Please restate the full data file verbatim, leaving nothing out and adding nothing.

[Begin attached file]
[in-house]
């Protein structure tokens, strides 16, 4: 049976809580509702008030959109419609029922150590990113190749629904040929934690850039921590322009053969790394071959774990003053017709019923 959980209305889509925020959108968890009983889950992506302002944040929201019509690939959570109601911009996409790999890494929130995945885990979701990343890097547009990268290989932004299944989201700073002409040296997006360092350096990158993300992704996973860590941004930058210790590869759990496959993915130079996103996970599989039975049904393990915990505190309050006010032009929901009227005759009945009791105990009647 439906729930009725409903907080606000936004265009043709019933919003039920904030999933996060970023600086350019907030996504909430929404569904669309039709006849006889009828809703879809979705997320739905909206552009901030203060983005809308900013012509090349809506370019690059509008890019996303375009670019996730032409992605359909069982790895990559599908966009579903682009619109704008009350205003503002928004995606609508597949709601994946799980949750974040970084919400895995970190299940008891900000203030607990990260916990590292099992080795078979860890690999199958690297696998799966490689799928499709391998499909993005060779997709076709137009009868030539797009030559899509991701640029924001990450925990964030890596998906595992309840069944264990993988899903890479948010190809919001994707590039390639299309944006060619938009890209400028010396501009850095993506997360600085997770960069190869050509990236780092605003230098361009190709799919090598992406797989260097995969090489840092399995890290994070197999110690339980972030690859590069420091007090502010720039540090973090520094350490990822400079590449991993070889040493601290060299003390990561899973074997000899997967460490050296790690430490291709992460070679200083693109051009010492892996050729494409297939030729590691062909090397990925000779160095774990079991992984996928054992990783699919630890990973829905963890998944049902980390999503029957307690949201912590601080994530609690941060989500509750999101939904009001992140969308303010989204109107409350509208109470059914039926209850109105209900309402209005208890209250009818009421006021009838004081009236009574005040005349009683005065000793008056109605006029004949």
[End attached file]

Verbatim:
[in-house]
């Protein structure tokens, strides 16, 4: 049976809580509702008030959109419609029922150590990113190749629904040929934690850039921590322009053969790394071959774990003053017709019923 959980209305889509925020959108968890009983889950992506302002944040929201019509690939959570109601911009996409790999890494929130995945885990979701990343890097547009990268290989932004299944989201700073002409040296997006360092350096990158993300992704996973860590941004930058210790590869759990496959993915130079996103996970599989039975049904393990915990505190309050006010032009929901009227005759009945009791105990009647 439906729930009725409903907080606000936004265009043709019933919003039920904030999933996060970023600086350019907030996504909430929404569904669309039709006849006889009828809703879809979705997320739905909206552009901030203060983005809308900013012509090349809506370019690059509008890019996303375009670019996730032409992605359909069982790895990559599908966009579903682009619109704008009350205003503002928004995606609508597949709601994946799980949750974040970084919400895995970190299940008891900000203030607990990260916990590292099992080795078979860890690999199958690297696998799966490689799928499709391998499909993005060779997709076709137009009868030539797009030559899509991701640029924001990450925990964030890596998906595992309840069944264990993988899903890479948010190809919001994707590039390639299309944006060619938009890209400028010396501009850095993506997360600085997770960069190869050509990236780092605003230098361009190709799919090598992406797989260097995969090489840092399995890290994070197999110690339980972030690859590069420091007090502010720039540090973090520094350490990822400079590449991993070889040493601290060299003390990561899973074997000899997967460490050296790690430490291709992460070679200083693109051009010492892996050729494409297939030729590691062909090397990925000779160095774990079991992984996928054992990783699919630890990973829905963890998944049902980390999503029957307690949201912590601080994530609690941060989500509750999101939904009001992140969308303010989204109107409350509208109470059914039926209850109105209900309402209005208890209250009818009421006021009838004081009236009574005040005349009683005065000793008056109605006029004949």